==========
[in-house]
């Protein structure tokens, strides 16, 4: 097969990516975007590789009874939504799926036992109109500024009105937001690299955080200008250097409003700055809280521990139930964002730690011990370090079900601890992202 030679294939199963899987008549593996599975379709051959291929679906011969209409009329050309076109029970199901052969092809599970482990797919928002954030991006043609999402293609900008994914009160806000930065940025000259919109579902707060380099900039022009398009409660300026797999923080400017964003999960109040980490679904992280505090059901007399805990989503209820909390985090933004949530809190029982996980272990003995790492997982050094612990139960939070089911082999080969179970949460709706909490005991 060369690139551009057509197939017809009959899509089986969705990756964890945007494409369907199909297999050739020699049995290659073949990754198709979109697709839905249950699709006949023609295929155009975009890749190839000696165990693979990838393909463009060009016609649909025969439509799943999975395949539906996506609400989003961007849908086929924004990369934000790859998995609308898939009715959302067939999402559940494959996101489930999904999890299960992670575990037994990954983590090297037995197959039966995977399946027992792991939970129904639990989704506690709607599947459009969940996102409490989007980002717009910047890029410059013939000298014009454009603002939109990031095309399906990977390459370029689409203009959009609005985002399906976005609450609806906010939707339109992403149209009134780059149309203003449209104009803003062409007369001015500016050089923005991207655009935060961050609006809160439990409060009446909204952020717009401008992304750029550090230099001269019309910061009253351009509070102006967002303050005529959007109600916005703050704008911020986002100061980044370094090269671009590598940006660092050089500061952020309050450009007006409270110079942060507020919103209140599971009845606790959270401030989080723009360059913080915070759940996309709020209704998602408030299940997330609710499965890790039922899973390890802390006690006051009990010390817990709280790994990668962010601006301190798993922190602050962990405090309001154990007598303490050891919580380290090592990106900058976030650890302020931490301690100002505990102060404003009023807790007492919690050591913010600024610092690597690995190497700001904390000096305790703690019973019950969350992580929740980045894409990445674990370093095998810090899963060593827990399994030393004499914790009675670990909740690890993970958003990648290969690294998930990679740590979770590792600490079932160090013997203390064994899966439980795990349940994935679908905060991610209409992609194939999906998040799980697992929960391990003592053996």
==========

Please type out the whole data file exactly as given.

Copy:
[in-house]
């Protein structure tokens, strides 16, 4: 097969990516975007590789009874939504799926036992109109500024009105937001690299955080200008250097409003700055809280521990139930964002730690011990370090079900601890992202 030679294939199963899987008549593996599975379709051959291929679906011969209409009329050309076109029970199901052969092809599970482990797919928002954030991006043609999402293609900008994914009160806000930065940025000259919109579902707060380099900039022009398009409660300026797999923080400017964003999960109040980490679904992280505090059901007399805990989503209820909390985090933004949530809190029982996980272990003995790492997982050094612990139960939070089911082999080969179970949460709706909490005991 060369690139551009057509197939017809009959899509089986969705990756964890945007494409369907199909297999050739020699049995290659073949990754198709979109697709839905249950699709006949023609295929155009975009890749190839000696165990693979990838393909463009060009016609649909025969439509799943999975395949539906996506609400989003961007849908086929924004990369934000790859998995609308898939009715959302067939999402559940494959996101489930999904999890299960992670575990037994990954983590090297037995197959039966995977399946027992792991939970129904639990989704506690709607599947459009969940996102409490989007980002717009910047890029410059013939000298014009454009603002939109990031095309399906990977390459370029689409203009959009609005985002399906976005609450609806906010939707339109992403149209009134780059149309203003449209104009803003062409007369001015500016050089923005991207655009935060961050609006809160439990409060009446909204952020717009401008992304750029550090230099001269019309910061009253351009509070102006967002303050005529959007109600916005703050704008911020986002100061980044370094090269671009590598940006660092050089500061952020309050450009007006409270110079942060507020919103209140599971009845606790959270401030989080723009360059913080915070759940996309709020209704998602408030299940997330609710499965890790039922899973390890802390006690006051009990010390817990709280790994990668962010601006301190798993922190602050962990405090309001154990007598303490050891919580380290090592990106900058976030650890302020931490301690100002505990102060404003009023807790007492919690050591913010600024610092690597690995190497700001904390000096305790703690019973019950969350992580929740980045894409990445674990370093095998810090899963060593827990399994030393004499914790009675670990909740690890993970958003990648290969690294998930990679740590979770590792600490079932160090013997203390064994899966439980795990349940994935679908905060991610209409992609194939999906998040799980697992929960391990003592053996």